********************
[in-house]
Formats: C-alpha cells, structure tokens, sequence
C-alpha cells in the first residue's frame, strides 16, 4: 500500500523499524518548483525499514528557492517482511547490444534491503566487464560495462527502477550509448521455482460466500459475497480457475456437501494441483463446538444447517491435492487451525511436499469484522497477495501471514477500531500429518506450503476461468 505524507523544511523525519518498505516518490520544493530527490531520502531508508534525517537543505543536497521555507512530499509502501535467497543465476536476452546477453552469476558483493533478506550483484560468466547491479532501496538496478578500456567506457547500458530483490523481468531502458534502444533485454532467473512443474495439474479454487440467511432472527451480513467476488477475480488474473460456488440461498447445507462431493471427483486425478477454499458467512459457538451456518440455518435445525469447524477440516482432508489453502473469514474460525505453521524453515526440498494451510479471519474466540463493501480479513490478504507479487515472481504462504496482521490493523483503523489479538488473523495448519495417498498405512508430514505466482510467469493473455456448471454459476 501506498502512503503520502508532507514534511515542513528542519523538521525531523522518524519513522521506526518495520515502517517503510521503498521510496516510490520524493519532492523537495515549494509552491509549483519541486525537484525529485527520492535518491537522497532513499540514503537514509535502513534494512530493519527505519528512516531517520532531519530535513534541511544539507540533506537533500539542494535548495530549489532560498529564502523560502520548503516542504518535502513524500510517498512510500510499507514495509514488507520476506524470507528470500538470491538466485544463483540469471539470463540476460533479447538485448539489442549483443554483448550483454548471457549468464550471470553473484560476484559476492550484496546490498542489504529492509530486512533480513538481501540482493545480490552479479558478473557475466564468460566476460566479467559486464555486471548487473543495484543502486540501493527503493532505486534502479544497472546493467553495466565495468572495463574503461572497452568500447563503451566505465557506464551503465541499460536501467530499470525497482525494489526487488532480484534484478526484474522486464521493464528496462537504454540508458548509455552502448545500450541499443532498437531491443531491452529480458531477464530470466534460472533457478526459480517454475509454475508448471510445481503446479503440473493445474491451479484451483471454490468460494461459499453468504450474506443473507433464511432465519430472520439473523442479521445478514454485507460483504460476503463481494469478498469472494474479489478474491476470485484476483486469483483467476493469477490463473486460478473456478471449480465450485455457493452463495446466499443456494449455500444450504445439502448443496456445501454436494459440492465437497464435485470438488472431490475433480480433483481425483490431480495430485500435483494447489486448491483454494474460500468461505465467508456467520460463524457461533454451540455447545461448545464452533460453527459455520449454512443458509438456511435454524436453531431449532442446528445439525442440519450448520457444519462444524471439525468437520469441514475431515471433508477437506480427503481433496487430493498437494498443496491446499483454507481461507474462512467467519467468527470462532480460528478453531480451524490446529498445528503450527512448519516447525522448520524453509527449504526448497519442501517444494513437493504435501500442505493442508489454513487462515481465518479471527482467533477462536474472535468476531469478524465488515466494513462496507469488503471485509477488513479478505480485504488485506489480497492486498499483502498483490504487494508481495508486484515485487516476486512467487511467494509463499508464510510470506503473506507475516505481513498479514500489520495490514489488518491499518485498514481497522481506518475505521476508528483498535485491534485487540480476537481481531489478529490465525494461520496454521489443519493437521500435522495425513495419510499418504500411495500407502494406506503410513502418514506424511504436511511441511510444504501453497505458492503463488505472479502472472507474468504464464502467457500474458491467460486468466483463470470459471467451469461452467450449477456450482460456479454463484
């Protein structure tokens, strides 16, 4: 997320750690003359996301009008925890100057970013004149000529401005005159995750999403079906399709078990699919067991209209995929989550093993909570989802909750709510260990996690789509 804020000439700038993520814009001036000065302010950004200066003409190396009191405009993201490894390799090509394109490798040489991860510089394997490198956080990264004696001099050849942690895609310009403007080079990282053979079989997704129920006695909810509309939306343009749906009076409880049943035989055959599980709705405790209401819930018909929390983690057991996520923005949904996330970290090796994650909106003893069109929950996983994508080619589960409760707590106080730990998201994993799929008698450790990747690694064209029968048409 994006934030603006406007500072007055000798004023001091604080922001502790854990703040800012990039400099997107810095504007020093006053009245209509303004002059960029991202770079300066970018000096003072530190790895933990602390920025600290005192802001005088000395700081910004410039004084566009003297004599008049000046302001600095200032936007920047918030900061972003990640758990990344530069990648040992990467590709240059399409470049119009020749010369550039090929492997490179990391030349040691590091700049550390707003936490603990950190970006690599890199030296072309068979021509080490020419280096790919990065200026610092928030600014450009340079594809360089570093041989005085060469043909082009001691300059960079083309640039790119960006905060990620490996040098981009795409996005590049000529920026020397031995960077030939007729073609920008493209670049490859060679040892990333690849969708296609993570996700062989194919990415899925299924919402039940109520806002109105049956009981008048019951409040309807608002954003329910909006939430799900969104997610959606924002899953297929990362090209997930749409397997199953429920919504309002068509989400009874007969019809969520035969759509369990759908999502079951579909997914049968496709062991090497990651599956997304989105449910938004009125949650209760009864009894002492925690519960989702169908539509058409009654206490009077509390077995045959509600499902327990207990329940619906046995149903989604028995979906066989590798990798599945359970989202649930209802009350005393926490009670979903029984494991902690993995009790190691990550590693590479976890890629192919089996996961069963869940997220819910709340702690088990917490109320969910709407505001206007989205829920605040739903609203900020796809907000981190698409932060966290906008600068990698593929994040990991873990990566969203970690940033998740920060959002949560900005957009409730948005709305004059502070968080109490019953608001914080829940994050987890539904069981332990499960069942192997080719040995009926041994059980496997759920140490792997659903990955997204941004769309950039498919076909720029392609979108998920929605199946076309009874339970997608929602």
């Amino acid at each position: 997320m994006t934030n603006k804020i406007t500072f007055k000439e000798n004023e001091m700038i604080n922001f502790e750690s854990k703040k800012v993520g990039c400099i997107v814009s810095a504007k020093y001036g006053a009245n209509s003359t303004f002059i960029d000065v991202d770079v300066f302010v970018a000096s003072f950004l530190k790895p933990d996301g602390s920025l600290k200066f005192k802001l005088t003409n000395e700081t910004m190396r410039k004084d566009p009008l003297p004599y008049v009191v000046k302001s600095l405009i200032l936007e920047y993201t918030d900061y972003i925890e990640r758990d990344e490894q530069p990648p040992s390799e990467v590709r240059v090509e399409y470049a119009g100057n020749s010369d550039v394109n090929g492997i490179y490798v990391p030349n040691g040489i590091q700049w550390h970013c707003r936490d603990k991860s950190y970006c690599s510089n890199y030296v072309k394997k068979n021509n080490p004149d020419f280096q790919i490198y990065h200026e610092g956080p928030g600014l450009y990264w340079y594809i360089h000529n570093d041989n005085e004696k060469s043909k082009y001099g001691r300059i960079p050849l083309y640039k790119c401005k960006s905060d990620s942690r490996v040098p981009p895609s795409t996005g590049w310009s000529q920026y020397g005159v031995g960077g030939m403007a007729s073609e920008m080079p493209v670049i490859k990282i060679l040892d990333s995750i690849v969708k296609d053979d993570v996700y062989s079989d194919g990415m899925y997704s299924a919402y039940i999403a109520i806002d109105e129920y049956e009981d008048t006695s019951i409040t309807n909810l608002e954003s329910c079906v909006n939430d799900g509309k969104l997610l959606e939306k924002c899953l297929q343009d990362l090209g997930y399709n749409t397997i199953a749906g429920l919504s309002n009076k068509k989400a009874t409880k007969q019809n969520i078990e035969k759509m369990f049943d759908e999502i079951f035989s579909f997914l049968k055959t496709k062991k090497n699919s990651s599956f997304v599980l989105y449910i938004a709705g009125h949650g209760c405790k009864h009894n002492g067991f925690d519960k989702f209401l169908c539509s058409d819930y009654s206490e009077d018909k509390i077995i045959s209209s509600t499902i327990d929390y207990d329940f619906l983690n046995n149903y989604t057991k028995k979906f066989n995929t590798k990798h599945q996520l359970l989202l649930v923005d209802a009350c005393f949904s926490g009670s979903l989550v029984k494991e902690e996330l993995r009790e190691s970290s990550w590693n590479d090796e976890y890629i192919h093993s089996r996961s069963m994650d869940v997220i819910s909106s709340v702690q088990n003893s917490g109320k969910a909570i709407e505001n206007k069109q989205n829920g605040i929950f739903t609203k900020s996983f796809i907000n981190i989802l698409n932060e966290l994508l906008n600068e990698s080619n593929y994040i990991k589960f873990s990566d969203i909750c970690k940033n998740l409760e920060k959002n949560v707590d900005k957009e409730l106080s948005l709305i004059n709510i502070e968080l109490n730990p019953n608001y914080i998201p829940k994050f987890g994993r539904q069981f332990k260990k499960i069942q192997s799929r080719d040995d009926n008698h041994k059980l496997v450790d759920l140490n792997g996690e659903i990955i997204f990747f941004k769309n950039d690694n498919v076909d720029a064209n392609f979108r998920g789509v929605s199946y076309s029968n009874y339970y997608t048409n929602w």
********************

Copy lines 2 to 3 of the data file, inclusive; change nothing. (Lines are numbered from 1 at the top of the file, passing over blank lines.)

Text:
Formats: C-alpha cells, structure tokens, sequence
C-alpha cells in the first residue's frame, strides 16, 4: 500500500523499524518548483525499514528557492517482511547490444534491503566487464560495462527502477550509448521455482460466500459475497480457475456437501494441483463446538444447517491435492487451525511436499469484522497477495501471514477500531500429518506450503476461468 505524507523544511523525519518498505516518490520544493530527490531520502531508508534525517537543505543536497521555507512530499509502501535467497543465476536476452546477453552469476558483493533478506550483484560468466547491479532501496538496478578500456567506457547500458530483490523481468531502458534502444533485454532467473512443474495439474479454487440467511432472527451480513467476488477475480488474473460456488440461498447445507462431493471427483486425478477454499458467512459457538451456518440455518435445525469447524477440516482432508489453502473469514474460525505453521524453515526440498494451510479471519474466540463493501480479513490478504507479487515472481504462504496482521490493523483503523489479538488473523495448519495417498498405512508430514505466482510467469493473455456448471454459476 501506498502512503503520502508532507514534511515542513528542519523538521525531523522518524519513522521506526518495520515502517517503510521503498521510496516510490520524493519532492523537495515549494509552491509549483519541486525537484525529485527520492535518491537522497532513499540514503537514509535502513534494512530493519527505519528512516531517520532531519530535513534541511544539507540533506537533500539542494535548495530549489532560498529564502523560502520548503516542504518535502513524500510517498512510500510499507514495509514488507520476506524470507528470500538470491538466485544463483540469471539470463540476460533479447538485448539489442549483443554483448550483454548471457549468464550471470553473484560476484559476492550484496546490498542489504529492509530486512533480513538481501540482493545480490552479479558478473557475466564468460566476460566479467559486464555486471548487473543495484543502486540501493527503493532505486534502479544497472546493467553495466565495468572495463574503461572497452568500447563503451566505465557506464551503465541499460536501467530499470525497482525494489526487488532480484534484478526484474522486464521493464528496462537504454540508458548509455552502448545500450541499443532498437531491443531491452529480458531477464530470466534460472533457478526459480517454475509454475508448471510445481503446479503440473493445474491451479484451483471454490468460494461459499453468504450474506443473507433464511432465519430472520439473523442479521445478514454485507460483504460476503463481494469478498469472494474479489478474491476470485484476483486469483483467476493469477490463473486460478473456478471449480465450485455457493452463495446466499443456494449455500444450504445439502448443496456445501454436494459440492465437497464435485470438488472431490475433480480433483481425483490431480495430485500435483494447489486448491483454494474460500468461505465467508456467520460463524457461533454451540455447545461448545464452533460453527459455520449454512443458509438456511435454524436453531431449532442446528445439525442440519450448520457444519462444524471439525468437520469441514475431515471433508477437506480427503481433496487430493498437494498443496491446499483454507481461507474462512467467519467468527470462532480460528478453531480451524490446529498445528503450527512448519516447525522448520524453509527449504526448497519442501517444494513437493504435501500442505493442508489454513487462515481465518479471527482467533477462536474472535468476531469478524465488515466494513462496507469488503471485509477488513479478505480485504488485506489480497492486498499483502498483490504487494508481495508486484515485487516476486512467487511467494509463499508464510510470506503473506507475516505481513498479514500489520495490514489488518491499518485498514481497522481506518475505521476508528483498535485491534485487540480476537481481531489478529490465525494461520496454521489443519493437521500435522495425513495419510499418504500411495500407502494406506503410513502418514506424511504436511511441511510444504501453497505458492503463488505472479502472472507474468504464464502467457500474458491467460486468466483463470470459471467451469461452467450449477456450482460456479454463484